The Federal
Reserve Board and the Office of Thrift
Supervision prepared this information on
adjustablerate mortgages (ARMs) in
response to a request from the House
Committee on Banking, Finance, and
Urban Affairs (currently, the Committee
on Financial Services) and in
consultation with many other agencies
and trade and consumer groups. It is
designed to help consumers understand an
important and complex mortgage option
available to homebuyers.
People are asking . . .
“Some newspaper ads for home loans show
surprisingly low rates. Are these loans
for real, or is there a catch?”
Some of the ads
you see are for adjustablerate
mortgages (ARMs). These loans may have
low rates for a short timemaybe only
for the first year. After that, the
rates may be adjusted on a regular
basis. This means that the interest rate
and the amount of the monthly payment
may go up or down.
“Will I know in advance how much my
payment may go up?”
With an
adjustablerate mortgage, your future
monthly payment is uncertain. Some types
of ARMs put a ceiling on your payment
increase or interestrate increase from
one period to the next. Virtually all
types must put a ceiling on rate
increases over the life of the loan.
“Is
an ARM the right type of loan for me?”
That depends on
your financial situation and the terms
of the ARM. ARMs carry risks in periods
of rising interest rates, but they can
be cheaper over a longer term if
interest rates decline. You will be
able to answer the question better once
you understand more about ARMs. This
booklet should help.
Mortgages have
changed, and so have the questions that
consumers need to ask and have answered.
Shopping for a
mortgage used to be a relatively simple
process. Most home mortgage loans had
interest rates that did not change over
the life of the loan. Choosing among
these fixedrate mortgage loans meant
comparing interest rates, monthly
payments, fees, prepayment penalties,
and dueonsale clauses.
Today, many
loans have interest rates (and monthly
payments) that can change from time to
time. To compare one ARM with another or
with a fixedrate mortgage, you need to
know about indexes, margins, discounts,
caps, negative amortization, and
convertibility. You need to consider the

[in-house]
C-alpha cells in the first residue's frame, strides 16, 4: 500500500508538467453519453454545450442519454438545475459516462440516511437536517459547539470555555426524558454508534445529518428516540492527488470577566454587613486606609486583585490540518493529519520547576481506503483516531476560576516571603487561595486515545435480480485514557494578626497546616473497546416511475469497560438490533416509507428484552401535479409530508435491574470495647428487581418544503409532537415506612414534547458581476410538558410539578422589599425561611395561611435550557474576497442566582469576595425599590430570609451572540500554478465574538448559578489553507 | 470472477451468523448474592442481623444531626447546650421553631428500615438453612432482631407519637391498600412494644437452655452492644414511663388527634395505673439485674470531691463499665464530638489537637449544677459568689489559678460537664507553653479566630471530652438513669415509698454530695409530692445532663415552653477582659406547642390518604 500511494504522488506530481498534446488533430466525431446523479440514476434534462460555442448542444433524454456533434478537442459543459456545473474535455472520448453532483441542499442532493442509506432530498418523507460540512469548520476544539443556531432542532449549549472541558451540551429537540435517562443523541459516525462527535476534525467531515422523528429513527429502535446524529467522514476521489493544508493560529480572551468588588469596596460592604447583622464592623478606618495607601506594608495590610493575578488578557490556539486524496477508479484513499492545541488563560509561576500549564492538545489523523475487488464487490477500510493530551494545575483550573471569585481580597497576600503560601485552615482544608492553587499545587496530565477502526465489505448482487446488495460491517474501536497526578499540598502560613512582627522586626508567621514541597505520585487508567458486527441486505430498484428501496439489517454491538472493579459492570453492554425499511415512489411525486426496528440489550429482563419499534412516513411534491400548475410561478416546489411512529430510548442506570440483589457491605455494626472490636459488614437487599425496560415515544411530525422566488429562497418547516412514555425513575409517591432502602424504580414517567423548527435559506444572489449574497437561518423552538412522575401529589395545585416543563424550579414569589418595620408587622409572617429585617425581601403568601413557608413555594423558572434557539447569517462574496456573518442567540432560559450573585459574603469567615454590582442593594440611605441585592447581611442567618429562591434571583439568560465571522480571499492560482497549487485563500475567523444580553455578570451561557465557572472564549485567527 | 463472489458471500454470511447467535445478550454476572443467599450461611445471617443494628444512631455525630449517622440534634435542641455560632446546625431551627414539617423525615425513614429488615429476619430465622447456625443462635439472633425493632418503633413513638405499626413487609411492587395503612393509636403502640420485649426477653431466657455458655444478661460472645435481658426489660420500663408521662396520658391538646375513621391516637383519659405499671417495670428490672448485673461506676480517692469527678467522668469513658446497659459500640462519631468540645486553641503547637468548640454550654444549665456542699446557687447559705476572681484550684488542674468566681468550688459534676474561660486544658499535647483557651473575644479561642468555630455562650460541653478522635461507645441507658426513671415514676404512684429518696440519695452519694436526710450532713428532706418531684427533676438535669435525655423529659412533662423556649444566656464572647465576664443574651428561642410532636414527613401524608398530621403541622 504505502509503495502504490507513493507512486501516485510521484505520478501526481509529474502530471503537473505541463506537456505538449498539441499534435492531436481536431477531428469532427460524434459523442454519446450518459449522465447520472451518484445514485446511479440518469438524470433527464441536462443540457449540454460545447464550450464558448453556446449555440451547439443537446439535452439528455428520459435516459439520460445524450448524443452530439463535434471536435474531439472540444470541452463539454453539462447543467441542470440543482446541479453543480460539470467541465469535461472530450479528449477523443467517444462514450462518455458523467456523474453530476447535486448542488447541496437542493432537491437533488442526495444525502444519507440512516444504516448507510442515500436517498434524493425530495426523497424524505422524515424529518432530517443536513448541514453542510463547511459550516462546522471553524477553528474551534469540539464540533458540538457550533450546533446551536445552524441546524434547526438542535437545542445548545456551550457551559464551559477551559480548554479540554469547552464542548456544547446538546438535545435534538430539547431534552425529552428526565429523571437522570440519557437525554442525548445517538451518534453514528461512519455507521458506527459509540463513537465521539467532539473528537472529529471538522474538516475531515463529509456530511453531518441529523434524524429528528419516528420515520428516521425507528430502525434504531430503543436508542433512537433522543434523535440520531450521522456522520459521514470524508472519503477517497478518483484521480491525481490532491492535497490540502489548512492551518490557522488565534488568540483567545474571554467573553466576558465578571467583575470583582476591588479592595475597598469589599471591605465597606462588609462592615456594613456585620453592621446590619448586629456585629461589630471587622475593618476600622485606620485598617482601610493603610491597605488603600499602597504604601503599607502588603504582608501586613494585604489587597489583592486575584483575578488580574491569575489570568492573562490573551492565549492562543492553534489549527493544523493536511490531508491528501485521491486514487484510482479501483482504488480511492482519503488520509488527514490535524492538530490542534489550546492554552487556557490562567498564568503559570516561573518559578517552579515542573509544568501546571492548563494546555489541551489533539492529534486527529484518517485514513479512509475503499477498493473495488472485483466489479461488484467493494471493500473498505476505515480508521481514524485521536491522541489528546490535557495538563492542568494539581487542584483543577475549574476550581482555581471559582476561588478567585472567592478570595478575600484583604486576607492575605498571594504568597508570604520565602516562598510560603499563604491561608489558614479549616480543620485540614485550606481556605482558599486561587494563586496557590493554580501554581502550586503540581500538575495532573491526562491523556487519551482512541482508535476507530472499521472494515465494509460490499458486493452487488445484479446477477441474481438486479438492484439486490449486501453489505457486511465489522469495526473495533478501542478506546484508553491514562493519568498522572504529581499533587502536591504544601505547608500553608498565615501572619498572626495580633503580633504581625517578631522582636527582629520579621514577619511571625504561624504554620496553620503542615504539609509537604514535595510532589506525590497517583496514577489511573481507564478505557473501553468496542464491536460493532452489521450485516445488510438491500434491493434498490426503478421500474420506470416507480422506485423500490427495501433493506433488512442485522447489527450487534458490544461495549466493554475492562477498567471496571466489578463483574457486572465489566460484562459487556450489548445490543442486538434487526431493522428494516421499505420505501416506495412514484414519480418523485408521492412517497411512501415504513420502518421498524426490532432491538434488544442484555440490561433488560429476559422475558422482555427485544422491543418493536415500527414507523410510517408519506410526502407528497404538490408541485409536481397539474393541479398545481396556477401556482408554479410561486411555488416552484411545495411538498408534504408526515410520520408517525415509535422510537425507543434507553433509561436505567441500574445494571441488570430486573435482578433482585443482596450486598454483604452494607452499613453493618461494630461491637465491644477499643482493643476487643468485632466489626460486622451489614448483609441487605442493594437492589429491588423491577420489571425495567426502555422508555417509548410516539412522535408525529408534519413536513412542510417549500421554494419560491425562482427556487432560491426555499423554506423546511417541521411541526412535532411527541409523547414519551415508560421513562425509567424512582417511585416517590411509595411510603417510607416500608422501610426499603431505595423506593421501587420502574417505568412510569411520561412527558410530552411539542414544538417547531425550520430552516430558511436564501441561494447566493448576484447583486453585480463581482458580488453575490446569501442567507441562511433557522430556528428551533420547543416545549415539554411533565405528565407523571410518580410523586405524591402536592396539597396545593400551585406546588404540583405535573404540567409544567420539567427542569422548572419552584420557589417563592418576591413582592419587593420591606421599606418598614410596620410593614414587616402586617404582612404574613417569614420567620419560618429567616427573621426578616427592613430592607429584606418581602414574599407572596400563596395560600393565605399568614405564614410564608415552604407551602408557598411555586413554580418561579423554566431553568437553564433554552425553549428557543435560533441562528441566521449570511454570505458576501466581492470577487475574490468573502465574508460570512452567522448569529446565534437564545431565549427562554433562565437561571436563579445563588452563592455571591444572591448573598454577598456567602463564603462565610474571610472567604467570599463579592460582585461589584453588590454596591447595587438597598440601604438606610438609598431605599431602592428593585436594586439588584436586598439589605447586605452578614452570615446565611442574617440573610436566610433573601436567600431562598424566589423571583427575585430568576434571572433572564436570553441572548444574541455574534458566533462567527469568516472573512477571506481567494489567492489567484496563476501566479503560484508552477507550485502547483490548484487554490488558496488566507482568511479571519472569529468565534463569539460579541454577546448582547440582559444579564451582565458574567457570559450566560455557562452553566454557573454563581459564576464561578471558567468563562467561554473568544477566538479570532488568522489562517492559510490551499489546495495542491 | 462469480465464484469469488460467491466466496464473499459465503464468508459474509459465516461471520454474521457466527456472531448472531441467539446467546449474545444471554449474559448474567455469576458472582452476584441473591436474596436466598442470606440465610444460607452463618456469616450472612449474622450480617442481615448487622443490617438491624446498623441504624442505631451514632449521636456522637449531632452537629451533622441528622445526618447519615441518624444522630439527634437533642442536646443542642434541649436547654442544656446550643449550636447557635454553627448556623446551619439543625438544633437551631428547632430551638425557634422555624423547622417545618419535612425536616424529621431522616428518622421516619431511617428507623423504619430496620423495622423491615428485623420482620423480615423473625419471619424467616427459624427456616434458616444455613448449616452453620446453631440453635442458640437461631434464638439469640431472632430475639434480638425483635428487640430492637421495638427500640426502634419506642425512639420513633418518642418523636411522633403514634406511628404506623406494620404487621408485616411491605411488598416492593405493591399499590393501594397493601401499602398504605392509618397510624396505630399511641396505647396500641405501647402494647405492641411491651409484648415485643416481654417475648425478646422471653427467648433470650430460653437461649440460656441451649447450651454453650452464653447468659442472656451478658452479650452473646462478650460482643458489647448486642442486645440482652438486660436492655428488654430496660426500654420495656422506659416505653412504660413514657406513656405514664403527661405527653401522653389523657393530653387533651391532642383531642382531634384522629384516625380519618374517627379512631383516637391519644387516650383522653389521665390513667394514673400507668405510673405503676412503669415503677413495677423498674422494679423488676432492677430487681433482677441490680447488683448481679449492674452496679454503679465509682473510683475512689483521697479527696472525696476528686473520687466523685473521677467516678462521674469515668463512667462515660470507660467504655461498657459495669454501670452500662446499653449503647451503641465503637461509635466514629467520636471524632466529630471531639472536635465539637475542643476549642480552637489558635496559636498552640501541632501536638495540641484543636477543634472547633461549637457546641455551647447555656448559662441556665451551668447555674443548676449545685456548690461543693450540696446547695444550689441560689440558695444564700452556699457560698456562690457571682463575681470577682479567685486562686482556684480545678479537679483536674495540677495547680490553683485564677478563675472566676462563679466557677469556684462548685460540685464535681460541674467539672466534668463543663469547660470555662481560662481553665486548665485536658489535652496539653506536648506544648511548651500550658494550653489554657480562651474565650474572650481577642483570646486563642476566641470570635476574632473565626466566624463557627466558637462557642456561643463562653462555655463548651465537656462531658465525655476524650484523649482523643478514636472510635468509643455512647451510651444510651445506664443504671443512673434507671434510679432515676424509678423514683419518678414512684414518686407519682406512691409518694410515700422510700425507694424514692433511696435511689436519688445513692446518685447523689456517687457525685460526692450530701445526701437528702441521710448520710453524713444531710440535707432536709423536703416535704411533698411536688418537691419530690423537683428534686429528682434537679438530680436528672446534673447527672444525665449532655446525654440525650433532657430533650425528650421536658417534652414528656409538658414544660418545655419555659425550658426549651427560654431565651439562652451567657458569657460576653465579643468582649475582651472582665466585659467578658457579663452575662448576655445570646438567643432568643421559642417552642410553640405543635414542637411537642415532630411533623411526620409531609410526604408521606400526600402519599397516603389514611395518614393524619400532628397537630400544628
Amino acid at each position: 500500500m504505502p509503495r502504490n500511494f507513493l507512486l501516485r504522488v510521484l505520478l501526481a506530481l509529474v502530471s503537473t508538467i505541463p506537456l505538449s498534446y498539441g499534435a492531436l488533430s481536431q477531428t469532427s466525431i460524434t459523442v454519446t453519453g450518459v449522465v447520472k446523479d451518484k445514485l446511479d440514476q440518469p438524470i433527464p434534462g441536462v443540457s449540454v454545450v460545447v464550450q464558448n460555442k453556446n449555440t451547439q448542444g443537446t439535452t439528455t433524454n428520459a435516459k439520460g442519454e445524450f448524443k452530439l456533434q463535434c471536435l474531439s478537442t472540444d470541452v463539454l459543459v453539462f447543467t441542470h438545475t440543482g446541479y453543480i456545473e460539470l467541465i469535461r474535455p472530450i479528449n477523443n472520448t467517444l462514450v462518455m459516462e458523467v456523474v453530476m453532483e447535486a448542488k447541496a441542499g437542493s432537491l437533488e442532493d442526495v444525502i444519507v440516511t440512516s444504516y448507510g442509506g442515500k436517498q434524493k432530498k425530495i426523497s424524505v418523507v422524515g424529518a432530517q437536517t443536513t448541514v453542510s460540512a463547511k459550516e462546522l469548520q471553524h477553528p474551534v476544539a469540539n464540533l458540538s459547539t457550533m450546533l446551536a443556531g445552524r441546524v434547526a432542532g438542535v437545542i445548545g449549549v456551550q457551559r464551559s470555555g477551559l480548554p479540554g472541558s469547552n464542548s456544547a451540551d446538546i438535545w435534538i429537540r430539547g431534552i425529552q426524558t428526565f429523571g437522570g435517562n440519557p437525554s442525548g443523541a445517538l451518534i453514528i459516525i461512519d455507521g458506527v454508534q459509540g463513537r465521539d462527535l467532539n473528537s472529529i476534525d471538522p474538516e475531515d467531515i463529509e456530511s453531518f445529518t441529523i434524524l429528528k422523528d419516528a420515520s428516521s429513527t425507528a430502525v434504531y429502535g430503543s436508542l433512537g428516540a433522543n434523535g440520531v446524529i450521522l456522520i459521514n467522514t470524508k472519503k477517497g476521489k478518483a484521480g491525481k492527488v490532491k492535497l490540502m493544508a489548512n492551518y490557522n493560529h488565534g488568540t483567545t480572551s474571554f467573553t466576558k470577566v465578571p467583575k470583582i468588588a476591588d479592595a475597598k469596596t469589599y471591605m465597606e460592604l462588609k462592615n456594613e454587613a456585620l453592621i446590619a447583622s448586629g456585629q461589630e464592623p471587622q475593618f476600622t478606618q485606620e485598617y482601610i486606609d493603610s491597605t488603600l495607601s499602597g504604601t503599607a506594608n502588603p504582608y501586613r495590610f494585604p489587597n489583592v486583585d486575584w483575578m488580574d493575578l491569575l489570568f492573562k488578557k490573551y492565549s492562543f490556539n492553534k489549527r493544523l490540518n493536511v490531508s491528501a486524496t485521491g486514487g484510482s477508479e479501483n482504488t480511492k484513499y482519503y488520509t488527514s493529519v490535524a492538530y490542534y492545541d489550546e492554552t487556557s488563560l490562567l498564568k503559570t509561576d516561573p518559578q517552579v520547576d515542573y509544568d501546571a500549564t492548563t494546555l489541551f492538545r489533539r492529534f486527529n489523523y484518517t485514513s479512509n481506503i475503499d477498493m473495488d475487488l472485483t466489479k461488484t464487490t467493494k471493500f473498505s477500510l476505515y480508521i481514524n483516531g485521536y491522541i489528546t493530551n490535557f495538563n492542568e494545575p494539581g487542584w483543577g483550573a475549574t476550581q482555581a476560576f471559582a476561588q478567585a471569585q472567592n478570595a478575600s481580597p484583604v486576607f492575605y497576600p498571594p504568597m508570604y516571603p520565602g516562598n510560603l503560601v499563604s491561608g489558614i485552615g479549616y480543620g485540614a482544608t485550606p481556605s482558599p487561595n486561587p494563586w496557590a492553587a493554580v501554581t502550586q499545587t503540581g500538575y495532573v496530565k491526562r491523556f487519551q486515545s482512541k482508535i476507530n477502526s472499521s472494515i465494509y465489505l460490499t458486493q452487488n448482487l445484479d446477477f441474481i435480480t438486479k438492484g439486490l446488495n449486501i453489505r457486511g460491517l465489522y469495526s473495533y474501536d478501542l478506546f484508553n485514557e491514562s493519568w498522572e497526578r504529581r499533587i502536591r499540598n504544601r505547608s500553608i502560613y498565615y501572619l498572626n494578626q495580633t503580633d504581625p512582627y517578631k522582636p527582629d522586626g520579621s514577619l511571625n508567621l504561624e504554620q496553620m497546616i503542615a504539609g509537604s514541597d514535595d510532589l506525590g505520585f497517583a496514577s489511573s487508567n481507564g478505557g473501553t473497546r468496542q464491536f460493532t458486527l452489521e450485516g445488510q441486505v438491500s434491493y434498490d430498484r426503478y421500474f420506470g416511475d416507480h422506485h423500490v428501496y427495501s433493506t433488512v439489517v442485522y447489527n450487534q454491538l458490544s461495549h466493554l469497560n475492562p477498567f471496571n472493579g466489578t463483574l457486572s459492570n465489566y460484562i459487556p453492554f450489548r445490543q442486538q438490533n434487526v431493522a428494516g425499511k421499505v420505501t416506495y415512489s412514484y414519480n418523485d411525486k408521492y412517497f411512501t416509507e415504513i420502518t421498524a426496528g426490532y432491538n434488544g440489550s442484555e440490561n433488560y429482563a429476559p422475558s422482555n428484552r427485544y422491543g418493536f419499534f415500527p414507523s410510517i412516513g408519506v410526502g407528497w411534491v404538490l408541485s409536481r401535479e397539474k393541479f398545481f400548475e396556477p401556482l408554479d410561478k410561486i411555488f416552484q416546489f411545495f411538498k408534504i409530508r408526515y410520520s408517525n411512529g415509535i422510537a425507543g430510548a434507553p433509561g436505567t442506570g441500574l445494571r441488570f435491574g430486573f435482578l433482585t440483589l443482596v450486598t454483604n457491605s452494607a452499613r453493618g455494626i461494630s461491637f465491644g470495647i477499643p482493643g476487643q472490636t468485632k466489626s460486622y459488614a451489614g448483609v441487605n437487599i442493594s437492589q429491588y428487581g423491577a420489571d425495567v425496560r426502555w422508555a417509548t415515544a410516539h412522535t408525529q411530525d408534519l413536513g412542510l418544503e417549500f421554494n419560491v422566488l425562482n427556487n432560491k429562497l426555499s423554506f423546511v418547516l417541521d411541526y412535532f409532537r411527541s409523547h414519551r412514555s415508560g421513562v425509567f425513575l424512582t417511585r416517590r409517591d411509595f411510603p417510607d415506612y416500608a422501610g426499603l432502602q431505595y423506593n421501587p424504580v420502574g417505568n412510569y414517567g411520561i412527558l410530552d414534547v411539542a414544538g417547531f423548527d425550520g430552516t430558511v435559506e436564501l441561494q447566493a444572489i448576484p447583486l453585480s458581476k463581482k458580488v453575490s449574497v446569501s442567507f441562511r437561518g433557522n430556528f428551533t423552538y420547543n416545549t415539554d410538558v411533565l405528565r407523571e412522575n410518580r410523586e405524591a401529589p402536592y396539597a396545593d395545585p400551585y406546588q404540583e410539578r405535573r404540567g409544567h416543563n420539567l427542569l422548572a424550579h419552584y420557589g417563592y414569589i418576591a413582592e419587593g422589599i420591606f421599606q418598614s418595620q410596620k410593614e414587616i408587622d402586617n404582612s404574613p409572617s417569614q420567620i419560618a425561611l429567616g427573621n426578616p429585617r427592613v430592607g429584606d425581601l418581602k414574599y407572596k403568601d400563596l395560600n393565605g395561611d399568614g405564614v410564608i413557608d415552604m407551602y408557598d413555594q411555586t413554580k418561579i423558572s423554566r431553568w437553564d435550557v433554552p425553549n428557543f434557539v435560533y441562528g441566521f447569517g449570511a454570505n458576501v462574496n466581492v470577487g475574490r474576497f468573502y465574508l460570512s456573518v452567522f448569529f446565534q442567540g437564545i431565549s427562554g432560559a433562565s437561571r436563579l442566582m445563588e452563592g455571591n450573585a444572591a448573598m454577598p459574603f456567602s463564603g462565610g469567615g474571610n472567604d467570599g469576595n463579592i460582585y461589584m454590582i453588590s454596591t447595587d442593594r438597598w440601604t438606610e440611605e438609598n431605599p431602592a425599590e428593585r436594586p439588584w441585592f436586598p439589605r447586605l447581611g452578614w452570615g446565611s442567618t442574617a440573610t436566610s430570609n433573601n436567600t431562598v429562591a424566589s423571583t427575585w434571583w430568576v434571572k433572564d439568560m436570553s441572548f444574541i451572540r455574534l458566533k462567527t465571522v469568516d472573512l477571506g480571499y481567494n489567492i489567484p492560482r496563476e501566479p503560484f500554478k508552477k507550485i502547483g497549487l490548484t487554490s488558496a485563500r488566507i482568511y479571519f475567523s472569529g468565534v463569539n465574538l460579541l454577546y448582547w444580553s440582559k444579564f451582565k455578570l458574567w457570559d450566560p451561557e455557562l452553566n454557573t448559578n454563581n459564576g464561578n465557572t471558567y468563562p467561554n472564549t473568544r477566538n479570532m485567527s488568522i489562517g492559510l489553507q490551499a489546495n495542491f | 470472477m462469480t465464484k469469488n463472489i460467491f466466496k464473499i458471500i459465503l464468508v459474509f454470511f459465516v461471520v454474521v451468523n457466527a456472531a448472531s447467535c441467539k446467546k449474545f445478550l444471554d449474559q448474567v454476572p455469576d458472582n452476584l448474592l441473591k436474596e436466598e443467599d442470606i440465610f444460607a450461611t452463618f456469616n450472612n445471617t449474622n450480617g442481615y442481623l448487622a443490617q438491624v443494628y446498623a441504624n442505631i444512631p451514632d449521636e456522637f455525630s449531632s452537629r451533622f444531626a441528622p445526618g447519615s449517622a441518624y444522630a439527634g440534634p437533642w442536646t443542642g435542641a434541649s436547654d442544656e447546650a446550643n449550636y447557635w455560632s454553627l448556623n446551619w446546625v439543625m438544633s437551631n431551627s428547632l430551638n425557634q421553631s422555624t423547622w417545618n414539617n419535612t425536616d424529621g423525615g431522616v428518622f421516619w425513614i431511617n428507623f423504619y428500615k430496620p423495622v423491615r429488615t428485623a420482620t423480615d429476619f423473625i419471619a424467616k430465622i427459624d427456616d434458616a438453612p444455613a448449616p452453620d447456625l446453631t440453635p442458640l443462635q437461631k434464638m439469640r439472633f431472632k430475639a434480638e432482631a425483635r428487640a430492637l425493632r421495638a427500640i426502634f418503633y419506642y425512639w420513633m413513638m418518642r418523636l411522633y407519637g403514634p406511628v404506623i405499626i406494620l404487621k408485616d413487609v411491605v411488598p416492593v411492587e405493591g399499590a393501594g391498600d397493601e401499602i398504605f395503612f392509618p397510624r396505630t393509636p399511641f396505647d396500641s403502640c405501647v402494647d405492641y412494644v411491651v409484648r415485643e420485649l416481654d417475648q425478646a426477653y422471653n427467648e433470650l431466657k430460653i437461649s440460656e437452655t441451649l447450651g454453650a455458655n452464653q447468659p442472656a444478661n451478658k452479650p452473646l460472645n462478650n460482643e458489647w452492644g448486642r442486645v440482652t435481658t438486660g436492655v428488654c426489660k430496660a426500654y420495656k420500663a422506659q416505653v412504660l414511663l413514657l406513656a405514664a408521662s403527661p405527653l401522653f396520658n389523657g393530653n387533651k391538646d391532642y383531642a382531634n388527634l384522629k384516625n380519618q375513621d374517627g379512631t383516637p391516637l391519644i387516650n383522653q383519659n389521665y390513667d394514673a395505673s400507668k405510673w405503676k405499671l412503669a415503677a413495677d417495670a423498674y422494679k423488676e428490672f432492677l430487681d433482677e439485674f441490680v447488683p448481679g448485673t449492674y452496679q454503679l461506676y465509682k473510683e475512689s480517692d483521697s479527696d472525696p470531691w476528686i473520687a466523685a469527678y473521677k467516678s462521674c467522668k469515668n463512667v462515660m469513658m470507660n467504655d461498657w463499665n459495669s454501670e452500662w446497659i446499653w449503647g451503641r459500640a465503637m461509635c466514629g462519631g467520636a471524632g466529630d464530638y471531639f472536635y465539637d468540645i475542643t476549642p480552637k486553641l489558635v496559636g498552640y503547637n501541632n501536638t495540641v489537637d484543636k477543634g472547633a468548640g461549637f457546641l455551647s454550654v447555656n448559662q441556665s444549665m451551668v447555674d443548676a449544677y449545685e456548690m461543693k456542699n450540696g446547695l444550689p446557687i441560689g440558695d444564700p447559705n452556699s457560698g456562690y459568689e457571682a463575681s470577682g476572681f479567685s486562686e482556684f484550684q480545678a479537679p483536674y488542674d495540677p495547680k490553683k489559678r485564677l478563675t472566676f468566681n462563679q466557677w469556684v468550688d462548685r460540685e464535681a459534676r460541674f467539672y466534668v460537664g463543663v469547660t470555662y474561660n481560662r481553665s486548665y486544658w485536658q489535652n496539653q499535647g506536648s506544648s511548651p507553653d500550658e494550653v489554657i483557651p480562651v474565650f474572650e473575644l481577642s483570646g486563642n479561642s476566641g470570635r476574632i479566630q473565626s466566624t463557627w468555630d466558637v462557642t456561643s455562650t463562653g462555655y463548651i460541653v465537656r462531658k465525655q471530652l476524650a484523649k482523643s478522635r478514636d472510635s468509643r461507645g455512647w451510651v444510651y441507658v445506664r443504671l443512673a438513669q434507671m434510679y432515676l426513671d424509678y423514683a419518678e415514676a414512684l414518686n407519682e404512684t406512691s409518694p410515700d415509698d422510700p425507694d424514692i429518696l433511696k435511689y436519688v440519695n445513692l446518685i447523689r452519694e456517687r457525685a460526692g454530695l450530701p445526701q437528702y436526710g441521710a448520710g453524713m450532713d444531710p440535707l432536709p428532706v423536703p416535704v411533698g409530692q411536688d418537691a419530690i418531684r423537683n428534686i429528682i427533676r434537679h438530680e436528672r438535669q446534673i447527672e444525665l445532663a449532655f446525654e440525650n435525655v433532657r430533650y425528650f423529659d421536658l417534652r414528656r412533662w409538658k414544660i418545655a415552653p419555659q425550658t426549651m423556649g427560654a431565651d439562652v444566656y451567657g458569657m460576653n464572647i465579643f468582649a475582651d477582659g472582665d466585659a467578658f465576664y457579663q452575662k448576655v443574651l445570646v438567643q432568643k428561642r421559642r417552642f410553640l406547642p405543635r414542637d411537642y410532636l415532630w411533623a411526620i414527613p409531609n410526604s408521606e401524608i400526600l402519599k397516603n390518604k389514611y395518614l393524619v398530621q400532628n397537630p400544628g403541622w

maximum amount your monthly payment
could increase. Most important, you need
to compare what might happen to your
mortgage costs with your future ability
to pay.
This web page
explains how ARMs work and some of the
risks and advantages to borrowers that
ARMs introduce. It discusses features
that can help reduce the risks and gives
some pointers about advertising and
other ways you can get information from
lenders. Important ARM terms are defined
in a
glossary. And the
checklist at the end of the booklet
should help you ask lenders the right
questions and figure out whether an ARM
is right for you. Asking lenders to fill
out the checklist is a good way to get
the information you need to compare
mortgages.
Back to top
What is an ARM?
With a
fixedrate mortgage, the interest rate
stays the same during the life of the
loan. But with an ARM, the interest rate
changes periodically, usually in
relation to an index, and payments may
go up or down accordingly.
Lenders
generally charge lower initial interest
rates for ARMs than for fixedrate
mortgages. This makes the ARM easier on
your pocketbook at first than a
fixedrate mortgage for the same amount.
It also means that you might qualify for
a larger loan because lenders sometimes
make the decision about whether to
extend a loan on the basis of your
current income and the first year’s
payments. Moreover, your ARM could be
less expensive over a long period than
a fixedrate mortgagefor example, if
interest rates remain steady or move
lower.
Against these
advantages, you have to weigh the risk
that an increase in interest rates would
lead to higher monthly payments in the
future. It’s a tradeoffyou get a
lower rate with an ARM in exchange for
assuming more risk.
Here are
some questions you need to
consider: 

Is my
income likely to rise enough to
cover higher mortgage payments
if interest rates go up? 

Will I be
taking on other sizable debts,
such as a loan for a car or
school tuition, in the near
future? 

How long do